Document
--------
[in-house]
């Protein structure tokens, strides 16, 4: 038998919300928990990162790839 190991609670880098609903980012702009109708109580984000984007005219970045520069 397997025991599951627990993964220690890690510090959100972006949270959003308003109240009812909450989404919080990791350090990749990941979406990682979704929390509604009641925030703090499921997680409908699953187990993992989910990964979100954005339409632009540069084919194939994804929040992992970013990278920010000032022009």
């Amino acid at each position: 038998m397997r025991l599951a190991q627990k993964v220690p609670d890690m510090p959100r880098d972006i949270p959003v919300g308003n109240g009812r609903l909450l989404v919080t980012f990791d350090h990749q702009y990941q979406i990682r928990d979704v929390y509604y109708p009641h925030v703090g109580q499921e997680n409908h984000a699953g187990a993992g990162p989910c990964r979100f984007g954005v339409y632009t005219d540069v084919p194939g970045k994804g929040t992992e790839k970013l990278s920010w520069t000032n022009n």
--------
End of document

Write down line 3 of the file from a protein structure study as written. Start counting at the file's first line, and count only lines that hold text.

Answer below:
């Amino acid at each position: 038998m397997r025991l599951a190991q627990k993964v220690p609670d890690m510090p959100r880098d972006i949270p959003v919300g308003n109240g009812r609903l909450l989404v919080t980012f990791d350090h990749q702009y990941q979406i990682r928990d979704v929390y509604y109708p009641h925030v703090g109580q499921e997680n409908h984000a699953g187990a993992g990162p989910c990964r979100f984007g954005v339409y632009t005219d540069v084919p194939g970045k994804g929040t992992e790839k970013l990278s920010w520069t000032n022009n």